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Re: 5 Feel-Good School Programs With Horrifying...

Postby Andropov4 » Sat Mar 07, 2015 3:30 am

AP courses (and exams, which you don't actually have to have taken the course to attempt) are administered by the College Board and will get you college credit at virtually any American college or university. Accelerated courses can mean any number of things, including getting dual credit that may or may not transfer from a partner college or university.
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Re: 5 Feel-Good School Programs With Horrifying...

Postby DomaDoma » Sat Mar 07, 2015 3:49 am

I just meant in terms of what you actually learn in the class, not what certificate you get from it.

While we're there: if there's any feel-good school program with horrifying consequences, it's this insistence that absolutely everyone goes to college, particularly when prioritized over their learning things in the previous twelve years. If you don't want to be a lawyer, an engineer, or any other specialist who actually needs years of formal study, you're probably getting an hourly job with or without the BA; might as well study anthropology on your own time and from a decently-priced bookstore.
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Re: 5 Feel-Good School Programs With Horrifying...

Postby cmsellers » Sat Mar 07, 2015 3:50 am

DomaDoma wrote:So, regarding the AP courses: what, exactly, is the distinction between that and "accelerated"? Because accelerated was always open to all comers, and the whole class did pretty well at it to my recollection. Is the difference that accelerated starts from something relatively bare-bones before going to the stuff that's more advanced than the standard class?

AP has a curriculum which is set by the College Board to be equivalent to a college course.
I assume that "accelerated" at your school was like "honors" at my school. Each honors course would add .5 to the grade for that course, while each AP course would add 1, making it possible to get a GPA in excess of 4.0.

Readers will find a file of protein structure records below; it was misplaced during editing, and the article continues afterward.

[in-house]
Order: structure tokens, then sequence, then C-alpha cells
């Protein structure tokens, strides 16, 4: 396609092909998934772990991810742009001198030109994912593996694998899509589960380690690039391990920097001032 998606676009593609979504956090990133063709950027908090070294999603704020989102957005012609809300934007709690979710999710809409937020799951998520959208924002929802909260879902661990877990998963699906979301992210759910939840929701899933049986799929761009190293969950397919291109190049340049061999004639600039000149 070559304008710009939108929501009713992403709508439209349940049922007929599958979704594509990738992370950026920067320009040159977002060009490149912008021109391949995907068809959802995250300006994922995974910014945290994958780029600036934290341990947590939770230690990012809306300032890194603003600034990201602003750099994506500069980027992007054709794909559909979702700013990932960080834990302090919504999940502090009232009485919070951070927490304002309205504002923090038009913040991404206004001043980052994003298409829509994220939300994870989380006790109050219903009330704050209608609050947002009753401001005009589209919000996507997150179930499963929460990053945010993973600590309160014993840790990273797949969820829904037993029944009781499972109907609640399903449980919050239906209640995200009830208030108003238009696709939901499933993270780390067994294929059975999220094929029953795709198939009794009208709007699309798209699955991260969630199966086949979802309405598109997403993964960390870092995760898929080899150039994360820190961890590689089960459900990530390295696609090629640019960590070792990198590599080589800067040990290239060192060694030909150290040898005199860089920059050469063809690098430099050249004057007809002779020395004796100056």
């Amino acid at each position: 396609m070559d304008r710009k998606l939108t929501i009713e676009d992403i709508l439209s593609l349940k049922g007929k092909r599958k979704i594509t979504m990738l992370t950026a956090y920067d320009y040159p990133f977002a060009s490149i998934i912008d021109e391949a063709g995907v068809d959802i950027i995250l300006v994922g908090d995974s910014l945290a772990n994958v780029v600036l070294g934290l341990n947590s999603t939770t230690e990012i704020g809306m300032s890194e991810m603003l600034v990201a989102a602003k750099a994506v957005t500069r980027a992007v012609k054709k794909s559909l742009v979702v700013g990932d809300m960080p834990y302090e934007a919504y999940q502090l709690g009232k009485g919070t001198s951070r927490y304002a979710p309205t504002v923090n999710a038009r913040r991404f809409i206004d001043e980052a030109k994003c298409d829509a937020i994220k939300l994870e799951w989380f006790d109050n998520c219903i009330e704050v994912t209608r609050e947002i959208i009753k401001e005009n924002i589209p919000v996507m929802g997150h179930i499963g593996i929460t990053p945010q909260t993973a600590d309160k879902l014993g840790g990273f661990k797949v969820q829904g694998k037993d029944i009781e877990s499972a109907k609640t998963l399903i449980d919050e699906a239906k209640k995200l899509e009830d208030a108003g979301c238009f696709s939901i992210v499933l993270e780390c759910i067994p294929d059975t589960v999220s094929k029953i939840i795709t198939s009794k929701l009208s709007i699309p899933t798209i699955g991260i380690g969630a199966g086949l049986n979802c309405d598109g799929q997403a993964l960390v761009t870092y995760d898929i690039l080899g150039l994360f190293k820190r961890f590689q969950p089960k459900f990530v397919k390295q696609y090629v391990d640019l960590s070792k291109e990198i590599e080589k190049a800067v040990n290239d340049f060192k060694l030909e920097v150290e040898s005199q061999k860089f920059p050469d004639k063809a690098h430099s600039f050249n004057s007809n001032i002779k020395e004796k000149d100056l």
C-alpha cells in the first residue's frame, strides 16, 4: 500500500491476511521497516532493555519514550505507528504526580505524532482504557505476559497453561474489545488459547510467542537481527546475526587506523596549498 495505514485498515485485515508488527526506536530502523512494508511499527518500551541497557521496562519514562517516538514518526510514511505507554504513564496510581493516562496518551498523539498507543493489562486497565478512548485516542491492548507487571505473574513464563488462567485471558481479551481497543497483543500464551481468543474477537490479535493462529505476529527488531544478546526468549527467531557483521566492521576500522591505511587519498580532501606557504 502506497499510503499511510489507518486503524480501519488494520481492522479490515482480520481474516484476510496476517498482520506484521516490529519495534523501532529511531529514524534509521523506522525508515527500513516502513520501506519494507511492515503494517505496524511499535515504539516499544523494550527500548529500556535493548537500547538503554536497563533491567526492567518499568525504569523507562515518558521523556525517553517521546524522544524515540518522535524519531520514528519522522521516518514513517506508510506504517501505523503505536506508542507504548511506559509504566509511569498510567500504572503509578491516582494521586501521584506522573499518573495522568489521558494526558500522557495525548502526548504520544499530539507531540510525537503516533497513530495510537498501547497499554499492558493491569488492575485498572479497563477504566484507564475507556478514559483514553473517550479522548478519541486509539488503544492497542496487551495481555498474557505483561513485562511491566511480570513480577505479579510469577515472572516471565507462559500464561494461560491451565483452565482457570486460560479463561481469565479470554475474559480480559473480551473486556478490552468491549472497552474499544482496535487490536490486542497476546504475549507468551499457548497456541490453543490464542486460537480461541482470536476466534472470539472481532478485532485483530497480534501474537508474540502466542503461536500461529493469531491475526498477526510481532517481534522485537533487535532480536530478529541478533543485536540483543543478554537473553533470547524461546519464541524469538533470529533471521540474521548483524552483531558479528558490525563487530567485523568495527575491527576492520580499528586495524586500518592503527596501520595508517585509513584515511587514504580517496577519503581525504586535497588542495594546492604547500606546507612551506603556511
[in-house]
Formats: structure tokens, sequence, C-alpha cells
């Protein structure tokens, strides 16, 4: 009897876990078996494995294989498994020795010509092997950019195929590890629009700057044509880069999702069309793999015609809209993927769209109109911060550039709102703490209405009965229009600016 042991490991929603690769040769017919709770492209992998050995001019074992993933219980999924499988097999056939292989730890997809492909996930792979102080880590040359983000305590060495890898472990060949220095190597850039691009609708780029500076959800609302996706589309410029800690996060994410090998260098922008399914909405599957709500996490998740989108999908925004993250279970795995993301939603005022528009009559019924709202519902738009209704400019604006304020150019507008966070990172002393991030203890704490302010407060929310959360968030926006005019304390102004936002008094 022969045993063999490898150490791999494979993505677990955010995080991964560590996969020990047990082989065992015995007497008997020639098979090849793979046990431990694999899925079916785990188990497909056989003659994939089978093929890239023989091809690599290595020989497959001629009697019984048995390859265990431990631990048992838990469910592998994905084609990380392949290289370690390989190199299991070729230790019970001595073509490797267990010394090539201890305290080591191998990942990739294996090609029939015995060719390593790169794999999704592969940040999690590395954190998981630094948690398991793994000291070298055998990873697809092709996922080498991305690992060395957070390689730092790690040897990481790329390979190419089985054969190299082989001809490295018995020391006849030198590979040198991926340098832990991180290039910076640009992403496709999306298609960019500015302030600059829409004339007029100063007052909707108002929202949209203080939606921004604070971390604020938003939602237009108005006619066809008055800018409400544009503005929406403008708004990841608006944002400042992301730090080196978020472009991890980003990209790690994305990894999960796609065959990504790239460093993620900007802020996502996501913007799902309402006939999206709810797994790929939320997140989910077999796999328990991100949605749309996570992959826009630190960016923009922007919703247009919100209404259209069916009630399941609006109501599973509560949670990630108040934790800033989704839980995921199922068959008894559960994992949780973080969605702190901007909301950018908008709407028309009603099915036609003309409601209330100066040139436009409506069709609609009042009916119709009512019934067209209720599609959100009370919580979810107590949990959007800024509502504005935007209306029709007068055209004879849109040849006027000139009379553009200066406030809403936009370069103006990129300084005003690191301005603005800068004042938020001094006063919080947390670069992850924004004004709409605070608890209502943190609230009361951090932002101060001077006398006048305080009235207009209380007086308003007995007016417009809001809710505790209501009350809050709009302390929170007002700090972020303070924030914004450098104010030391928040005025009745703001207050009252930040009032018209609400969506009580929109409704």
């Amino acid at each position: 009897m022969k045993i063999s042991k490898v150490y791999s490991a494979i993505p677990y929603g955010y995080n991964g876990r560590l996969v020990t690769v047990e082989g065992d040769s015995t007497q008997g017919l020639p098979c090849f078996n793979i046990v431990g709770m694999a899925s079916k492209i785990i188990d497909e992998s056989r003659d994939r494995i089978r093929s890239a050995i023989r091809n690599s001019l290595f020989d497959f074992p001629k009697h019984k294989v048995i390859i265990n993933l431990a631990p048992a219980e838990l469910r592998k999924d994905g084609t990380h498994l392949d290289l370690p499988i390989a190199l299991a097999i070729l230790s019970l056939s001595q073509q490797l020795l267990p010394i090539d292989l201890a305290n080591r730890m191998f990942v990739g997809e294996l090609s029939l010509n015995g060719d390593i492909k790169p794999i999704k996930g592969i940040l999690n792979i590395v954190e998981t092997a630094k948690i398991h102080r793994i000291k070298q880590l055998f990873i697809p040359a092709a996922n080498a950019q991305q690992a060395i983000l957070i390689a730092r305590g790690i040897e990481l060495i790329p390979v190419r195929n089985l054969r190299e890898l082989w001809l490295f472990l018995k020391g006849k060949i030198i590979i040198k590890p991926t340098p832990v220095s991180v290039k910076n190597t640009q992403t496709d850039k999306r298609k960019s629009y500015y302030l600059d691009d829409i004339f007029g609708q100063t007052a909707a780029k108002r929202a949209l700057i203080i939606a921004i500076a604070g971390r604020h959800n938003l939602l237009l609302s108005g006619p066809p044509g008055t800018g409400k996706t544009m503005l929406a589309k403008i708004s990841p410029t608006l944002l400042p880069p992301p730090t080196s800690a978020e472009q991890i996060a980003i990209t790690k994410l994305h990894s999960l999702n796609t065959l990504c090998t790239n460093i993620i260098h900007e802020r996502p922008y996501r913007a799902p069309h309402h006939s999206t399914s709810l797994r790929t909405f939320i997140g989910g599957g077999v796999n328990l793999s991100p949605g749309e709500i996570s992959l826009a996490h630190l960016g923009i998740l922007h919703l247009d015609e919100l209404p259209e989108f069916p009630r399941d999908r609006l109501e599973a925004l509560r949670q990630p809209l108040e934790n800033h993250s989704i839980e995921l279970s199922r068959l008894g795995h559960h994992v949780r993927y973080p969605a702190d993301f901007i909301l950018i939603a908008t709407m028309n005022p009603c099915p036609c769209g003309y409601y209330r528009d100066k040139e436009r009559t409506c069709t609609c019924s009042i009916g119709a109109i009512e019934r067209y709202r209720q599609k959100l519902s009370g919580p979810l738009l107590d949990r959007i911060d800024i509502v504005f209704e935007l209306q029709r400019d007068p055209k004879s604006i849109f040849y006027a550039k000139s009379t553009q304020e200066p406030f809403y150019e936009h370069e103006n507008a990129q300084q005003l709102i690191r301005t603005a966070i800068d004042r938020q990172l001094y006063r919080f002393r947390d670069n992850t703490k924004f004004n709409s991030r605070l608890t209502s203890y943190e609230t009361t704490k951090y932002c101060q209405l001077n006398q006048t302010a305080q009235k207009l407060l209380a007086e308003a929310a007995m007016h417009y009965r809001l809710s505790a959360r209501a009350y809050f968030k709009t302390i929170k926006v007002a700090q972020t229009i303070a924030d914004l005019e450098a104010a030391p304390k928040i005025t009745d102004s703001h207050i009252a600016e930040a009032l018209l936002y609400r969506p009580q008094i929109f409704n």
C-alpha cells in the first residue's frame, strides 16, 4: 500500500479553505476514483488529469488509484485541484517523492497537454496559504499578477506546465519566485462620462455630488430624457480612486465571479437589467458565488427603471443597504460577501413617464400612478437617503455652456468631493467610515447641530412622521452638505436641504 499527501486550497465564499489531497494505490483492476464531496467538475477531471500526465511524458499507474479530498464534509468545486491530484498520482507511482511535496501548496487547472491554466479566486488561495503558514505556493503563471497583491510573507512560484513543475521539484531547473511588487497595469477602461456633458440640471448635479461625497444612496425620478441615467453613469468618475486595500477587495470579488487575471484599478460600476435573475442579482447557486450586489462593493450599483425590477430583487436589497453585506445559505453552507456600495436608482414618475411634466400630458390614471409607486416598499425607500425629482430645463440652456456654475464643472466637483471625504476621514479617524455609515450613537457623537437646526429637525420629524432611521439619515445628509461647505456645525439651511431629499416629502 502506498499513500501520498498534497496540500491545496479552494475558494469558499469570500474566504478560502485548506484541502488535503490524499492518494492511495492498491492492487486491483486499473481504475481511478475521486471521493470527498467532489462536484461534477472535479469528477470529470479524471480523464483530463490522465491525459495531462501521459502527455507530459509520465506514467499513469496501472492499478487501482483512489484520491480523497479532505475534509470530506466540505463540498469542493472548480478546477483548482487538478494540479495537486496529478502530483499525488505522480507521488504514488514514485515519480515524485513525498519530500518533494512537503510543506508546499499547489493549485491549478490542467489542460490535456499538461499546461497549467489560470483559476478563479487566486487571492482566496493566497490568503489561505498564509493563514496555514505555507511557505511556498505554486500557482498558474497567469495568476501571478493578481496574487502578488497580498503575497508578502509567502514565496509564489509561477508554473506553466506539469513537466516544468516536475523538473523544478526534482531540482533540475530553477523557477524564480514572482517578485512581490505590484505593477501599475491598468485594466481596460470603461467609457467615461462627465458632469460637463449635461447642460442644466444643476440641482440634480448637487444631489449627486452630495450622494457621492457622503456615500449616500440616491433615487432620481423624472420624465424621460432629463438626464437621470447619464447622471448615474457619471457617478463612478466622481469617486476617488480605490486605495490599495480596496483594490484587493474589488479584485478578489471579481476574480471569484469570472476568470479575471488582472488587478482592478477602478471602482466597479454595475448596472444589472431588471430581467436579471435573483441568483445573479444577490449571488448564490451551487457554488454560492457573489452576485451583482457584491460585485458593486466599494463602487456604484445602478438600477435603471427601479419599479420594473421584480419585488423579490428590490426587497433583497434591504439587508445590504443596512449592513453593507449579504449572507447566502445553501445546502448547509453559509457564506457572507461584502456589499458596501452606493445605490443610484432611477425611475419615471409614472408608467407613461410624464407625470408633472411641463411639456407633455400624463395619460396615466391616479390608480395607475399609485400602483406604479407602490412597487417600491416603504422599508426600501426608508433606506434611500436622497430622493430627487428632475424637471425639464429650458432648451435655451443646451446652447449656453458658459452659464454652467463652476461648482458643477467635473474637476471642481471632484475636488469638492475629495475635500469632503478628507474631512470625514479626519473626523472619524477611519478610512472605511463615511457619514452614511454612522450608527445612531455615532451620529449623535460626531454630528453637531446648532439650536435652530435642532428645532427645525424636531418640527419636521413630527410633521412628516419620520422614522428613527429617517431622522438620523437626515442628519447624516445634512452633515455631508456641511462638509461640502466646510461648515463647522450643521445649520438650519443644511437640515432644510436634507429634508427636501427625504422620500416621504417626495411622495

Regular courses were called "college prep" but it was understood that if you wanted to go to college you would take at least the honors courses whenever available. This lead to honors courses being filled with students who were there because their parents made them take those courses, and were thus usually designed around the lowest common denominator. Nowhere was this clearer than in honors Spanish, which was full of kids who took Spanish because it was supposed to be easy, and honors because their parents wouldn't let them take college prep.

I only took one AP course: AP Environmental Science, and it was a mess. Though the College Board sets the curriculum, they don't spoon feed it to teachers. My teacher thus had only designed the curriculum for half the course, and was waiting until he got funding to design the second half. Thus the first half of the course was moderately hard, while the second half was ridiculously easy, as he basically just went over the book. The test only mattered if you were going to use the course as college credit, and since I didn't plan to and I think there was a fee, I'm pretty sure I didn't take it.

The only other AP courses my school offered were languages, calculus, biology, and European History. I was ineligible for Spanish and calculus (only possible if you started Spanish in middle school and were on the accelerated math track), I didn't want to take another biology course, and the woman who taught AP Euro was an idiot (I'd had American History with her and that's a story of its own), so I didn't take any other AP courses, which might have been a good thing, if AP Enviro was anything to go by.

Amusingly, I did take an actual college course in high school, over the summer, and it was easier than several of my (non-AP) high school courses, as were several courses when I actually got to college.